There are few journalism apps in the sense they were developed to make reporting work easier. But there are plenty of more general apps that fill a need.
Livescribe’s Pulse SmartPen is a standard ball-point pen with a built-in microphone and digital audio recorder. It can store hundreds of hours of audio in memory and will work all day without charging.
The SmartPen uses infra-red to digitally copy handwritten notes. This downloads to a PC via a USB cradle. The Livescribe software links audio and note data so you can use your notes to move back and forth through the audio by selecting words and bookmarks.
Recording interviews is new to me. Before I had a Livescribe SmartPen I relied on my appalling shorthand. It was barely readable, but efficient. In 30 years I’ve never been accused of misquoting anyone.
But this US$150 device has changed the way I work, especially when covering formal press conferences, roundtables, seminars and conferences. I sometimes use the SmartPen for interviews, but often go back to shorthand – a skill I don’t want to lose.
The Livescribe’s main drawback is the need to use expensive, specialised notepaper, but that’s a small price to pay for the convenience. But I think every journalist should at least investigate the SmartPen.
MyScript for Livescribe
This US$30 add-on software turns my Livescribe handwritten notes – perhaps scrawl would be a better term – into digital text. MyScript is far from perfect, the error rate can be high, especially when I’m racing to take down notes or revert to my old school shorthand. There are times when pages are gibberish. I can report it is more accurate than the first Apple Newton MessagePad and not as reliable as the later models. However, when it works MyScript saves time when writing longer stories.
Like many other journalists I spend much of my working day using Microsoft Word. I’m not crazy about Word – I mainly use it because it keeps me compatible with everyone else in the media and doesn’t frighten editors. If I could find a better alternative, I’d move.
On the other hand Microsoft OneNote, which also comes bundled in some versions of Microsoft Office, is essential.
Microsoft designed OneNote for tablet computers – and can take audio and electronic ink – but I use it as a data depository on my desktop and synch my OneNote files to my laptop – I store all my important reference material once. I use it to clip text, pictures, movies or even complete web pages from the net, incoming email and other digital sources.
Evernote is a great alternative to OneNote. It does a better job of capturing online data and the auto-tagging feature is neat. It works better with smartphones than OneNote – that’s something that may cause me to jump ship in the near future.
I built this website on WordPress – and three more for other people. WordPress is not a full-blown content management system, but it is the cheapest, fastest and easiest way to create professional-looking sites and there’s a fantastic support community along with hundreds of useful plug-ins. Learning WordPress isn’t for everyone, but this is my entry point for digital publishing.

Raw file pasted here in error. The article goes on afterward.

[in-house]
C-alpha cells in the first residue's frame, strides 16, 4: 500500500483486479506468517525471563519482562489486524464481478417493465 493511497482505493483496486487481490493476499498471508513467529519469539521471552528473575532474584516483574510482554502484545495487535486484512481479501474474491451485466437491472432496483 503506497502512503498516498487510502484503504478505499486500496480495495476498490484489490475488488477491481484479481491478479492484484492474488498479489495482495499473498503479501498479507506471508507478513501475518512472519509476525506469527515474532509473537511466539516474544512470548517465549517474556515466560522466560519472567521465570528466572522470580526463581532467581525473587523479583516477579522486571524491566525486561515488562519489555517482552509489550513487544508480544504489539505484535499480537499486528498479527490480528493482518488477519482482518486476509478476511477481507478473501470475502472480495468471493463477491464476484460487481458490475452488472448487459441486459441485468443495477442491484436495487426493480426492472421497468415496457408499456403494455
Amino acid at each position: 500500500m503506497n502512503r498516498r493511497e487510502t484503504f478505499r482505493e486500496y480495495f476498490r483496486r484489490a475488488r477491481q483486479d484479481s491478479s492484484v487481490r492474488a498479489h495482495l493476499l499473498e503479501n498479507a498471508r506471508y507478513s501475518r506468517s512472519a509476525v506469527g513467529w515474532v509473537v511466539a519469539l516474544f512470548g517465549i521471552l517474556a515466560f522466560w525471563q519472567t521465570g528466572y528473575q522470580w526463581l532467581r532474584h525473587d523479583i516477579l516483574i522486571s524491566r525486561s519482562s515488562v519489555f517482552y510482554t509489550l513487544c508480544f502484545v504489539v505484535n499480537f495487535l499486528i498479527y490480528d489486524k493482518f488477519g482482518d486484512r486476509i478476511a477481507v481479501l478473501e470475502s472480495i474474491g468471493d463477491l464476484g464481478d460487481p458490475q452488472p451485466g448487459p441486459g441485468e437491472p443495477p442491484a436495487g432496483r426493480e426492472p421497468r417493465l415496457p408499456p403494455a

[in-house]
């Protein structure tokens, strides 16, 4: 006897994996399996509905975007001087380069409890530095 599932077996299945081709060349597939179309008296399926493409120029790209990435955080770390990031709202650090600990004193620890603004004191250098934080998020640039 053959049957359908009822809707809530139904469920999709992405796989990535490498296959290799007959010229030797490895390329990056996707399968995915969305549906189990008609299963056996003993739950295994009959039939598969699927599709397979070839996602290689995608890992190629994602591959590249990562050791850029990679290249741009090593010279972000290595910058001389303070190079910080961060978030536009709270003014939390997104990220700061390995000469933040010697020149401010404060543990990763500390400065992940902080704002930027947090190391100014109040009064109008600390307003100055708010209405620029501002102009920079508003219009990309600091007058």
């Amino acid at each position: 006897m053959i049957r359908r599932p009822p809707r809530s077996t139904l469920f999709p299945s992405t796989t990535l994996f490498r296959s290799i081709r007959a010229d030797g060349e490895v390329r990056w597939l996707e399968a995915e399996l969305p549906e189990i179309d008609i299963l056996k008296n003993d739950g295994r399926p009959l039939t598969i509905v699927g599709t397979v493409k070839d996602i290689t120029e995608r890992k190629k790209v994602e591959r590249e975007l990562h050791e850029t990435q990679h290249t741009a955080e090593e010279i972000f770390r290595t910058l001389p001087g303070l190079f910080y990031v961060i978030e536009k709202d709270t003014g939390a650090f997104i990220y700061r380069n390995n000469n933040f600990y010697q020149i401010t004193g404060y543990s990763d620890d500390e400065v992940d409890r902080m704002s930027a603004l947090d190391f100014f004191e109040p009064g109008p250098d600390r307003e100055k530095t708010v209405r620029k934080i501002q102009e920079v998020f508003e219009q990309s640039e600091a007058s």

Having one inbox on my desktop, laptop and smart phone is essential. I switched sometime ago from Microsoft Outlook and, with one exception mentioned below, haven’t looked back.
Linkedin, Rapportive key journalism apps
Gmail’s weak spot is poor contact management. It isn’t useless – it works well on my Android phone – but it is second-rate compared to Outlook’s excellent contact manager. To get around its shortcomings I use Linkedin and Rapportive to keep track of people.
Linkedin is a great fact-checker for getting correct name spellings, job titles and so on. Unlike any other contact management tool, it stays up-to-date when people move jobs – or at least it does when the people update their entries. I’ve also found it a source of news stories – when someone moves between companies.
Rapportive helps me get timely information on the people communicating by email and pulls Linkedin and other social media data into Gmail. I also use Linkedin on my Android phone.
Scansoft Paperport and Omnipage
I’ve been working on becoming a paperless journalist – one powerful tool is Nuance’s Paperport. I use it to store digital images of paper documents. Some of them I keep as raw images, others I covert to PDF format and send another set of documents to OneNote. Eventually I’ll have them all in a single place.
Scanning material and send it directly to OneNote works well, so that may prove the better option long-term. On the other hand PaperPort integrates well with Omnipage – an optical character reader. Sometime I need something able to handle bigger newspaper pages: Microsoft Image Composite Editor gets the job done.